Being a single mom who is a woman of color presents many obstacles in this country. Collectively, woman of color are devalued, and mothers are discriminated against. Let’s talk about what this means for how to manage your money as a single mom.
In episode 72, we heard from Dyana King of Money Boss Mama. She takes us on her money journey as a single mom and how she has raised her two kids while paying off debt, all on a single income. About four years later, she is now debt-free. This took work. Read on for some of the practices she used and what we’ve learned from other mommas we’ve had on the show, like Cat Del Carmen, Fabi Paolini, and Elaine Gonzalez-Johnson. Here are six ways on how to manage your money as a single mom:
1. Start With Why
Dyana put it best:
“Your vision is your compass. When you know where you want to go, you can develop a plan.”
Many of the moms on our show have expressed a feeling of deep exhaustion and stress at some point in their lives, especially when it comes to balancing motherhood with things like entrepreneurship. Without thinking through the real reason for why you want to better manage your money as a single mom, it will be that much easier to quit when things get tough.
Dyana’s why, for example, was to be able to be a mom for her kids. The ultimate push to bettering her financial situation came when she faced a moment where she couldn’t provide for her daughter. Honing in even closer, she wanted to be able to provide for basic necessities for her child; later, it became to show her daughter in particular that she is worthy of being wealthy.
Start with your why, and then begin drawing up a plan using the SMART goal framework.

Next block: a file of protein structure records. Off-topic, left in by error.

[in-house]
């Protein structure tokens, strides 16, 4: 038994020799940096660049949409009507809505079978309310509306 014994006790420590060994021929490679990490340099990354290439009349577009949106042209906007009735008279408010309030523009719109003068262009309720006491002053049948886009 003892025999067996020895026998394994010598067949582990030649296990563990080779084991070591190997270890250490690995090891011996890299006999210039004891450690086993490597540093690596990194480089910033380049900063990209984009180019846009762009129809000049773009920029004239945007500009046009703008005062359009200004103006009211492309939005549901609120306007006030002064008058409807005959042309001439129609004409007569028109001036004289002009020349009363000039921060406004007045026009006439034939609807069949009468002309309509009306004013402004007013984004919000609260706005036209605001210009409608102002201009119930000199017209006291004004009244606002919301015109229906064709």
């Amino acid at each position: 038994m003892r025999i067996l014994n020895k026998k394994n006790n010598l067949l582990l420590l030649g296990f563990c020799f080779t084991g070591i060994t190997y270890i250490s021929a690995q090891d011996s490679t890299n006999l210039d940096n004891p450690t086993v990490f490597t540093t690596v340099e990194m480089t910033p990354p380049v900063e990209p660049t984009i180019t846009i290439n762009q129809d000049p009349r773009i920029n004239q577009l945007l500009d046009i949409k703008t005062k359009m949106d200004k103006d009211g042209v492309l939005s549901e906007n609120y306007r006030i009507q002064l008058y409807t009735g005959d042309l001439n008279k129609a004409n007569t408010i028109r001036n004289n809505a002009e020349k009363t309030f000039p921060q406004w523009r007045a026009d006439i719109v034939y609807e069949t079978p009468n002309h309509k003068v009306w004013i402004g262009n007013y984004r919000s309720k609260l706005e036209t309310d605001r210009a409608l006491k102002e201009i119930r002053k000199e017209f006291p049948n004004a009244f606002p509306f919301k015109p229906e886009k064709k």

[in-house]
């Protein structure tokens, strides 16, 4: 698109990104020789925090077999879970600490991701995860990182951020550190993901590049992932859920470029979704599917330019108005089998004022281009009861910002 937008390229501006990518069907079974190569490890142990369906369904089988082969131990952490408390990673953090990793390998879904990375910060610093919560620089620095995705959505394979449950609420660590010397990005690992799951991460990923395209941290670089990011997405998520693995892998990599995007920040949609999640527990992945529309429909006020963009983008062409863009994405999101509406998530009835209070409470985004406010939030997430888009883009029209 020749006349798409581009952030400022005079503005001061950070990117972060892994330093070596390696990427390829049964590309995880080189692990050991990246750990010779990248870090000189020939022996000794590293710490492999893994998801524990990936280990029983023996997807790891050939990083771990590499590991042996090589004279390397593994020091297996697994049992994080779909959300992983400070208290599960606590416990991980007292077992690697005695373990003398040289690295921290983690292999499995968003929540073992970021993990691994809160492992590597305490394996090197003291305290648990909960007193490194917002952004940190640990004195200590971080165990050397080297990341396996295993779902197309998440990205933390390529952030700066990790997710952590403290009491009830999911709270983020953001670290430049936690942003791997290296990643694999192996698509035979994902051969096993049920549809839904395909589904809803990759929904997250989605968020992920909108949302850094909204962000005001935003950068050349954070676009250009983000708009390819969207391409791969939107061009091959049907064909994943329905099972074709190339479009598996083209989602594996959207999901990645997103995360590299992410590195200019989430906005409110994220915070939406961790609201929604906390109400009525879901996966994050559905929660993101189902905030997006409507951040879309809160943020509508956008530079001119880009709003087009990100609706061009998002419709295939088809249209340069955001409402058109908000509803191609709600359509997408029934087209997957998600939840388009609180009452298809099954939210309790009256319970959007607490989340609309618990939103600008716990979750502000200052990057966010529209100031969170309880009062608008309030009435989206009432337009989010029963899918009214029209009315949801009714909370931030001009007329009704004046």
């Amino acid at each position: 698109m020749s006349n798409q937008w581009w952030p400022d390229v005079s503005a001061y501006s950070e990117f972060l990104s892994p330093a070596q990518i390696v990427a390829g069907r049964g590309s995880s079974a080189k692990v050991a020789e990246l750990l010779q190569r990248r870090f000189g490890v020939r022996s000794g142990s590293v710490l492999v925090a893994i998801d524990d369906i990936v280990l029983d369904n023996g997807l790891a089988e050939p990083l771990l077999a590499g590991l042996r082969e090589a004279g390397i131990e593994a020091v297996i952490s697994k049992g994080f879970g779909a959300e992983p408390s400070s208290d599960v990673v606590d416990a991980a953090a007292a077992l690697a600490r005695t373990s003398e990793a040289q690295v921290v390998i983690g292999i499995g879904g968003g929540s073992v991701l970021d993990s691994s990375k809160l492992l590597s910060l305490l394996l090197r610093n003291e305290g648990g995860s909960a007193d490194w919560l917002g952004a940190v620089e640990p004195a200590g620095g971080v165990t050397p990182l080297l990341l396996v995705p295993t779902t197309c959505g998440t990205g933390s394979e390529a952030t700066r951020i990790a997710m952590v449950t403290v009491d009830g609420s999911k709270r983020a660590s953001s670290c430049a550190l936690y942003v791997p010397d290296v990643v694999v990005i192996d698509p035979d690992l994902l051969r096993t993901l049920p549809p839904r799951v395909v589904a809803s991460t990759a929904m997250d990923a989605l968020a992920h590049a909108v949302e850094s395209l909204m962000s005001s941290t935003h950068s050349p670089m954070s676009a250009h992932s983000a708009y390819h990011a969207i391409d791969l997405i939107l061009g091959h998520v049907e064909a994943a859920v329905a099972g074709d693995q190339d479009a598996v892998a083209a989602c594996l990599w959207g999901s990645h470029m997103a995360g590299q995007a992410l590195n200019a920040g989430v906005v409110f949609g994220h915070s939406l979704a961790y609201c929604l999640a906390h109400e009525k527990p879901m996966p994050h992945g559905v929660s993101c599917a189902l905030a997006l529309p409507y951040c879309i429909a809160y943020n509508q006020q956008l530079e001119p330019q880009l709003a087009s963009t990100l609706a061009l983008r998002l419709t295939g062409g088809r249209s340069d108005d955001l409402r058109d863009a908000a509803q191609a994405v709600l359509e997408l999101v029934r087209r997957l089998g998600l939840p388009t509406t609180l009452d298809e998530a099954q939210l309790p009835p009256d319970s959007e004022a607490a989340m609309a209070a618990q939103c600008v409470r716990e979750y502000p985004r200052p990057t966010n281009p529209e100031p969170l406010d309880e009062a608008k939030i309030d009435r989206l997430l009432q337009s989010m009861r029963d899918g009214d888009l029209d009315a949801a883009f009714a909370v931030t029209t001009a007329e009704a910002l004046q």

2. Invest In Your Personal Finance Education
Time is our greatest asset and currency. As a single mom, you may not have a lot of extra time for yourself. So while this next one might sound difficult, the benefits are exponential because you will better understand the system that tries to keep you down.
Listen to personal finance podcasts (like ours!), talk to your friends and family, read a personal finance book, read through finance blogs, watch YouTube videos that answer your money questions—do what you need to do to feel equipped with basic personal finance information!
But remember: the journey to personal finance does not need to look a certain way. Dyana, for example, talked about not really finding the personal finance sphere until she was already deep into her debt pay-off journey. You don’t have to start off at level 100! But you do have to start somewhere. If you’re here, you’re doing a great job already. Continue.
3. Work On Your Credit
One of the first things Dyana learned about in her personal finance education journey was the impact of credit—this was to blame for her high interest rates on her loans. So one of the first things she did was focus on increasing her credit score. In about one year, her score had improved by 100 points, and this now meant slightly lower interest rates, AKA less total debt!